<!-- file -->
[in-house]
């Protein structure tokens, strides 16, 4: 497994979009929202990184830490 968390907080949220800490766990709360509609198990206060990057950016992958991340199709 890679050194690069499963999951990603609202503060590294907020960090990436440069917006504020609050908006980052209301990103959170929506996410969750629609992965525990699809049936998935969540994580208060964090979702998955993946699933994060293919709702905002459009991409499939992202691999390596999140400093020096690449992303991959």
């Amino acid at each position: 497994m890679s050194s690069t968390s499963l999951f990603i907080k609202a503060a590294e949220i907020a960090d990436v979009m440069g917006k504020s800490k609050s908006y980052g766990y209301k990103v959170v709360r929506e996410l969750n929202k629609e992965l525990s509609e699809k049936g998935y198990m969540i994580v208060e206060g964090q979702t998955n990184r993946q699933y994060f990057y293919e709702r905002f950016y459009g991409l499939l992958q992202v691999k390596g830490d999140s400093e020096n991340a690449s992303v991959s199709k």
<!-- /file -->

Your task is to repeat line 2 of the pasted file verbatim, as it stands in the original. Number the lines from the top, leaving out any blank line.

């Protein structure tokens, strides 16, 4: 497994979009929202990184830490 968390907080949220800490766990709360509609198990206060990057950016992958991340199709 890679050194690069499963999951990603609202503060590294907020960090990436440069917006504020609050908006980052209301990103959170929506996410969750629609992965525990699809049936998935969540994580208060964090979702998955993946699933994060293919709702905002459009991409499939992202691999390596999140400093020096690449992303991959």